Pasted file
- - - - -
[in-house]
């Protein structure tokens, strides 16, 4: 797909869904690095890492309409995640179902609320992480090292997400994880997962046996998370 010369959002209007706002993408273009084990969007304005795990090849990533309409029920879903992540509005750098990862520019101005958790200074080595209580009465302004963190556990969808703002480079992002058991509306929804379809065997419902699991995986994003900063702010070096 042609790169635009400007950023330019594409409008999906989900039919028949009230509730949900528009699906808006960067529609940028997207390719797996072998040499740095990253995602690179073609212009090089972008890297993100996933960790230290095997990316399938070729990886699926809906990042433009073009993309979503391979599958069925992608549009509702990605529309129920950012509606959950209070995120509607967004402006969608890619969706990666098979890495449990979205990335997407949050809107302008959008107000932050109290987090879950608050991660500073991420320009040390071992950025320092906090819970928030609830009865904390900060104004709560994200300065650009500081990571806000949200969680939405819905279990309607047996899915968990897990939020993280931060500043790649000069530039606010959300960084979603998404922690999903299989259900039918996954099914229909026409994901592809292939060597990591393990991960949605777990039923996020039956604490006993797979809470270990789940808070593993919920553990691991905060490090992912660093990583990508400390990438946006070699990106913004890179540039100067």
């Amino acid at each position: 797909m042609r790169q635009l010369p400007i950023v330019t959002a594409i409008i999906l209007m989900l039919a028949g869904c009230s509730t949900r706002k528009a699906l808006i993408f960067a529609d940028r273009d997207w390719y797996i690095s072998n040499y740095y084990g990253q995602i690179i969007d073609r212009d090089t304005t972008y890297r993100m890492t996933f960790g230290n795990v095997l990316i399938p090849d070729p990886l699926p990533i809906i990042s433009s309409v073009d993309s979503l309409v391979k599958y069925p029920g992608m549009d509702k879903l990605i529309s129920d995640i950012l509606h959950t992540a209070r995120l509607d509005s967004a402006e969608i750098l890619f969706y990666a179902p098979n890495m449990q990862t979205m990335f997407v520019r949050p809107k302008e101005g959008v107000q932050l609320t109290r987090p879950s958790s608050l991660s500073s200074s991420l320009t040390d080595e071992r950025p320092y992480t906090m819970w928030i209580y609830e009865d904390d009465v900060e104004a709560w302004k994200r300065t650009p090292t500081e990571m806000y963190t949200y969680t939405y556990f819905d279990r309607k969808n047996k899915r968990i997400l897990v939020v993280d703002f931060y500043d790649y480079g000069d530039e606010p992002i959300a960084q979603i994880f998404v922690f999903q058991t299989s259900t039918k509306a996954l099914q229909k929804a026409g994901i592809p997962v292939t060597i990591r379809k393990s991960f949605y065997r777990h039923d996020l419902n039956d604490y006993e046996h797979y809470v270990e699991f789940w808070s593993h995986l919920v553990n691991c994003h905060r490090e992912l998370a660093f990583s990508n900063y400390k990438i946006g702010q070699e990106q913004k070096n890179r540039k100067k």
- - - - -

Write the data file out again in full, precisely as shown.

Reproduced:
[in-house]
């Protein structure tokens, strides 16, 4: 797909869904690095890492309409995640179902609320992480090292997400994880997962046996998370 010369959002209007706002993408273009084990969007304005795990090849990533309409029920879903992540509005750098990862520019101005958790200074080595209580009465302004963190556990969808703002480079992002058991509306929804379809065997419902699991995986994003900063702010070096 042609790169635009400007950023330019594409409008999906989900039919028949009230509730949900528009699906808006960067529609940028997207390719797996072998040499740095990253995602690179073609212009090089972008890297993100996933960790230290095997990316399938070729990886699926809906990042433009073009993309979503391979599958069925992608549009509702990605529309129920950012509606959950209070995120509607967004402006969608890619969706990666098979890495449990979205990335997407949050809107302008959008107000932050109290987090879950608050991660500073991420320009040390071992950025320092906090819970928030609830009865904390900060104004709560994200300065650009500081990571806000949200969680939405819905279990309607047996899915968990897990939020993280931060500043790649000069530039606010959300960084979603998404922690999903299989259900039918996954099914229909026409994901592809292939060597990591393990991960949605777990039923996020039956604490006993797979809470270990789940808070593993919920553990691991905060490090992912660093990583990508400390990438946006070699990106913004890179540039100067």
């Amino acid at each position: 797909m042609r790169q635009l010369p400007i950023v330019t959002a594409i409008i999906l209007m989900l039919a028949g869904c009230s509730t949900r706002k528009a699906l808006i993408f960067a529609d940028r273009d997207w390719y797996i690095s072998n040499y740095y084990g990253q995602i690179i969007d073609r212009d090089t304005t972008y890297r993100m890492t996933f960790g230290n795990v095997l990316i399938p090849d070729p990886l699926p990533i809906i990042s433009s309409v073009d993309s979503l309409v391979k599958y069925p029920g992608m549009d509702k879903l990605i529309s129920d995640i950012l509606h959950t992540a209070r995120l509607d509005s967004a402006e969608i750098l890619f969706y990666a179902p098979n890495m449990q990862t979205m990335f997407v520019r949050p809107k302008e101005g959008v107000q932050l609320t109290r987090p879950s958790s608050l991660s500073s200074s991420l320009t040390d080595e071992r950025p320092y992480t906090m819970w928030i209580y609830e009865d904390d009465v900060e104004a709560w302004k994200r300065t650009p090292t500081e990571m806000y963190t949200y969680t939405y556990f819905d279990r309607k969808n047996k899915r968990i997400l897990v939020v993280d703002f931060y500043d790649y480079g000069d530039e606010p992002i959300a960084q979603i994880f998404v922690f999903q058991t299989s259900t039918k509306a996954l099914q229909k929804a026409g994901i592809p997962v292939t060597i990591r379809k393990s991960f949605y065997r777990h039923d996020l419902n039956d604490y006993e046996h797979y809470v270990e699991f789940w808070s593993h995986l919920v553990n691991c994003h905060r490090e992912l998370a660093f990583s990508n900063y400390k990438i946006g702010q070699e990106q913004k070096n890179r540039k100067k």